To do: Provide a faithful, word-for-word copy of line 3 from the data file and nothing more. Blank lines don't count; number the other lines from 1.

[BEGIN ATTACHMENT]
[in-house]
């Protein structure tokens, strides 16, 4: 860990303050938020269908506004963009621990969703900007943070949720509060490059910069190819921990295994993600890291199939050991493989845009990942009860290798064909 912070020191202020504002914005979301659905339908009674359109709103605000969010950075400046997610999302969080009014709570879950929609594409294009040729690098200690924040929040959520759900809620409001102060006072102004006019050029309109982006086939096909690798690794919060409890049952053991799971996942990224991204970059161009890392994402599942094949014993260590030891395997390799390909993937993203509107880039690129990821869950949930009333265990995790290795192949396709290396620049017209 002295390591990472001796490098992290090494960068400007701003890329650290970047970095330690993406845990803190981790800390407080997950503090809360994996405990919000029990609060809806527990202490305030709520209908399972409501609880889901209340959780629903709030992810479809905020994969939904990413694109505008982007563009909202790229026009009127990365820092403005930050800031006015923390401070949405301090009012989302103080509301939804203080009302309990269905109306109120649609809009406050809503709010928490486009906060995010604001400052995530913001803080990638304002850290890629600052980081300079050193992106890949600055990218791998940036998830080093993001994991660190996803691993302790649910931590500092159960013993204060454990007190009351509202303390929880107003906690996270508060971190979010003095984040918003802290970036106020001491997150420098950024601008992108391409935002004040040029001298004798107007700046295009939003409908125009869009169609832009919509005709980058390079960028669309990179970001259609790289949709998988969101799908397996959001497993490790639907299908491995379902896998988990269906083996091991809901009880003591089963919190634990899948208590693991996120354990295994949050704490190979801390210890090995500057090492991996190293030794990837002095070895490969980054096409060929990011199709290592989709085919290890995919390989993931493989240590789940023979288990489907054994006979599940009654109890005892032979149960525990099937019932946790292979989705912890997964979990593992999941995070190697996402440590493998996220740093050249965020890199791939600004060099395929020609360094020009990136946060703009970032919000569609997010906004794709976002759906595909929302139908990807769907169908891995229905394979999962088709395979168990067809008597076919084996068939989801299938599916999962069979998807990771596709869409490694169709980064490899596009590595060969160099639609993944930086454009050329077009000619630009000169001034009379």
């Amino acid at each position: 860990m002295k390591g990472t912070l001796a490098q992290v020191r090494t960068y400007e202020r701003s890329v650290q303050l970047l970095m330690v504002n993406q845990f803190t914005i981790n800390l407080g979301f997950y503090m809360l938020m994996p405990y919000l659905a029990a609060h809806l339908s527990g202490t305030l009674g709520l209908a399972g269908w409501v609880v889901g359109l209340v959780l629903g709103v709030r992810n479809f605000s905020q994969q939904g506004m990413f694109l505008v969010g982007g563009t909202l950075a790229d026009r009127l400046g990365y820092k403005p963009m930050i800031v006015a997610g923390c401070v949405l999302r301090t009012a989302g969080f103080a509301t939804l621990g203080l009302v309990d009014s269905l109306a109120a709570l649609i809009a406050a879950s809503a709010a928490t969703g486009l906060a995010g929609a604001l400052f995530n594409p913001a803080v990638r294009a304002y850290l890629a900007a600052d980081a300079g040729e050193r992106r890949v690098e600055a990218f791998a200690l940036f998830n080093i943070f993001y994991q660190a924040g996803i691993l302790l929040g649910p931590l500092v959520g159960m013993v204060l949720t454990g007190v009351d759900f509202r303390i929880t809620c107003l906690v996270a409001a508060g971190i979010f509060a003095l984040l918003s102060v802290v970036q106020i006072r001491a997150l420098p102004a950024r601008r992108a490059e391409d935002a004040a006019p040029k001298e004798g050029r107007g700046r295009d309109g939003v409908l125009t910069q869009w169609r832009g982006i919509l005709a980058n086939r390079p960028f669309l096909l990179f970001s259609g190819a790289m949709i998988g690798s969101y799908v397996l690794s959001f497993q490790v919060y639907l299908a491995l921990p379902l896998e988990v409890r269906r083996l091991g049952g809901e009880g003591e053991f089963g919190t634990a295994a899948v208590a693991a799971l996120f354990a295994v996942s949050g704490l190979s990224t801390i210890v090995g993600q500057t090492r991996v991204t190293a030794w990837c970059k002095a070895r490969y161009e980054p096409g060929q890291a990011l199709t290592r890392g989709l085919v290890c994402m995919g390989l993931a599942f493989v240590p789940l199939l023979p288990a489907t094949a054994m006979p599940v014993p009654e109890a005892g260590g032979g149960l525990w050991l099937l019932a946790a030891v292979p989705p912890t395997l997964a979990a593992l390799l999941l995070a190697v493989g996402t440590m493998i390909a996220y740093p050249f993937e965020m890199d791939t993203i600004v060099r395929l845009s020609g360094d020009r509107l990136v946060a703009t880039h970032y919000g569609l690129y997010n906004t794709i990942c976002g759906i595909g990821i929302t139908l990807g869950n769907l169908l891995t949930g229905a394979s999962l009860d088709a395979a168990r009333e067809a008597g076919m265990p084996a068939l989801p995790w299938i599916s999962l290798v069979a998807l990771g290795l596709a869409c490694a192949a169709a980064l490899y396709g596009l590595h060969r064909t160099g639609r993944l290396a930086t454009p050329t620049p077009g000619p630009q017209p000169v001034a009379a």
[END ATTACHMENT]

């Amino acid at each position: 860990m002295k390591g990472t912070l001796a490098q992290v020191r090494t960068y400007e202020r701003s890329v650290q303050l970047l970095m330690v504002n993406q845990f803190t914005i981790n800390l407080g979301f997950y503090m809360l938020m994996p405990y919000l659905a029990a609060h809806l339908s527990g202490t305030l009674g709520l209908a399972g269908w409501v609880v889901g359109l209340v959780l629903g709103v709030r992810n479809f605000s905020q994969q939904g506004m990413f694109l505008v969010g982007g563009t909202l950075a790229d026009r009127l400046g990365y820092k403005p963009m930050i800031v006015a997610g923390c401070v949405l999302r301090t009012a989302g969080f103080a509301t939804l621990g203080l009302v309990d009014s269905l109306a109120a709570l649609i809009a406050a879950s809503a709010a928490t969703g486009l906060a995010g929609a604001l400052f995530n594409p913001a803080v990638r294009a304002y850290l890629a900007a600052d980081a300079g040729e050193r992106r890949v690098e600055a990218f791998a200690l940036f998830n080093i943070f993001y994991q660190a924040g996803i691993l302790l929040g649910p931590l500092v959520g159960m013993v204060l949720t454990g007190v009351d759900f509202r303390i929880t809620c107003l906690v996270a409001a508060g971190i979010f509060a003095l984040l918003s102060v802290v970036q106020i006072r001491a997150l420098p102004a950024r601008r992108a490059e391409d935002a004040a006019p040029k001298e004798g050029r107007g700046r295009d309109g939003v409908l125009t910069q869009w169609r832009g982006i919509l005709a980058n086939r390079p960028f669309l096909l990179f970001s259609g190819a790289m949709i998988g690798s969101y799908v397996l690794s959001f497993q490790v919060y639907l299908a491995l921990p379902l896998e988990v409890r269906r083996l091991g049952g809901e009880g003591e053991f089963g919190t634990a295994a899948v208590a693991a799971l996120f354990a295994v996942s949050g704490l190979s990224t801390i210890v090995g993600q500057t090492r991996v991204t190293a030794w990837c970059k002095a070895r490969y161009e980054p096409g060929q890291a990011l199709t290592r890392g989709l085919v290890c994402m995919g390989l993931a599942f493989v240590p789940l199939l023979p288990a489907t094949a054994m006979p599940v014993p009654e109890a005892g260590g032979g149960l525990w050991l099937l019932a946790a030891v292979p989705p912890t395997l997964a979990a593992l390799l999941l995070a190697v493989g996402t440590m493998i390909a996220y740093p050249f993937e965020m890199d791939t993203i600004v060099r395929l845009s020609g360094d020009r509107l990136v946060a703009t880039h970032y919000g569609l690129y997010n906004t794709i990942c976002g759906i595909g990821i929302t139908l990807g869950n769907l169908l891995t949930g229905a394979s999962l009860d088709a395979a168990r009333e067809a008597g076919m265990p084996a068939l989801p995790w299938i599916s999962l290798v069979a998807l990771g290795l596709a869409c490694a192949a169709a980064l490899y396709g596009l590595h060969r064909t160099g639609r993944l290396a930086t454009p050329t620049p077009g000619p630009q017209p000169v001034a009379a």